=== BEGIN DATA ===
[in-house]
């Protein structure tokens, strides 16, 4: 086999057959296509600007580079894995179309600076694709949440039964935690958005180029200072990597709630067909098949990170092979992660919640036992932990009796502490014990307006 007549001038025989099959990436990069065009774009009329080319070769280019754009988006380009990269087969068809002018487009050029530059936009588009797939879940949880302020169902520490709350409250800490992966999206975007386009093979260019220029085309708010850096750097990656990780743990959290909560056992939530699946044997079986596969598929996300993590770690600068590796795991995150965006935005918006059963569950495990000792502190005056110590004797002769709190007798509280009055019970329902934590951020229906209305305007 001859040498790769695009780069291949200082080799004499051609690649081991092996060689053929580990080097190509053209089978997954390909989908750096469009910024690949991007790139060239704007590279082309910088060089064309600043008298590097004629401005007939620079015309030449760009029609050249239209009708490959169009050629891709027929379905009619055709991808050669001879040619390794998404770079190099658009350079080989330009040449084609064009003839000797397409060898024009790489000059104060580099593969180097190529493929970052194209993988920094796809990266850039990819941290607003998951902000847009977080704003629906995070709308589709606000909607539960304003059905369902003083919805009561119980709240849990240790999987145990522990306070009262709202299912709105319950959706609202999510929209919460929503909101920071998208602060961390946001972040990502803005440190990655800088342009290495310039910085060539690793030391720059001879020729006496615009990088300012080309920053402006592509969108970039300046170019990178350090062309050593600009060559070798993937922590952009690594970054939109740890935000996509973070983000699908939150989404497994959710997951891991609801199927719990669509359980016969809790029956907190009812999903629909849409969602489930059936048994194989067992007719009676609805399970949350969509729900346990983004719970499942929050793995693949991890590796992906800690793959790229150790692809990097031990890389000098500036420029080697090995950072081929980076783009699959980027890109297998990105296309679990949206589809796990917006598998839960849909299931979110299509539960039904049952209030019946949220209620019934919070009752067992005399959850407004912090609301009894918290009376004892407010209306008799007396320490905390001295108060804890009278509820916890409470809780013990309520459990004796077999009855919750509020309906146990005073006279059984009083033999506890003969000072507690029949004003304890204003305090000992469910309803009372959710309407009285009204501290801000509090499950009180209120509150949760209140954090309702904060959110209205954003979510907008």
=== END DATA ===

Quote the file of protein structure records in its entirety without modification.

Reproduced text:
[in-house]
């Protein structure tokens, strides 16, 4: 086999057959296509600007580079894995179309600076694709949440039964935690958005180029200072990597709630067909098949990170092979992660919640036992932990009796502490014990307006 007549001038025989099959990436990069065009774009009329080319070769280019754009988006380009990269087969068809002018487009050029530059936009588009797939879940949880302020169902520490709350409250800490992966999206975007386009093979260019220029085309708010850096750097990656990780743990959290909560056992939530699946044997079986596969598929996300993590770690600068590796795991995150965006935005918006059963569950495990000792502190005056110590004797002769709190007798509280009055019970329902934590951020229906209305305007 001859040498790769695009780069291949200082080799004499051609690649081991092996060689053929580990080097190509053209089978997954390909989908750096469009910024690949991007790139060239704007590279082309910088060089064309600043008298590097004629401005007939620079015309030449760009029609050249239209009708490959169009050629891709027929379905009619055709991808050669001879040619390794998404770079190099658009350079080989330009040449084609064009003839000797397409060898024009790489000059104060580099593969180097190529493929970052194209993988920094796809990266850039990819941290607003998951902000847009977080704003629906995070709308589709606000909607539960304003059905369902003083919805009561119980709240849990240790999987145990522990306070009262709202299912709105319950959706609202999510929209919460929503909101920071998208602060961390946001972040990502803005440190990655800088342009290495310039910085060539690793030391720059001879020729006496615009990088300012080309920053402006592509969108970039300046170019990178350090062309050593600009060559070798993937922590952009690594970054939109740890935000996509973070983000699908939150989404497994959710997951891991609801199927719990669509359980016969809790029956907190009812999903629909849409969602489930059936048994194989067992007719009676609805399970949350969509729900346990983004719970499942929050793995693949991890590796992906800690793959790229150790692809990097031990890389000098500036420029080697090995950072081929980076783009699959980027890109297998990105296309679990949206589809796990917006598998839960849909299931979110299509539960039904049952209030019946949220209620019934919070009752067992005399959850407004912090609301009894918290009376004892407010209306008799007396320490905390001295108060804890009278509820916890409470809780013990309520459990004796077999009855919750509020309906146990005073006279059984009083033999506890003969000072507690029949004003304890204003305090000992469910309803009372959710309407009285009204501290801000509090499950009180209120509150949760209140954090309702904060959110209205954003979510907008």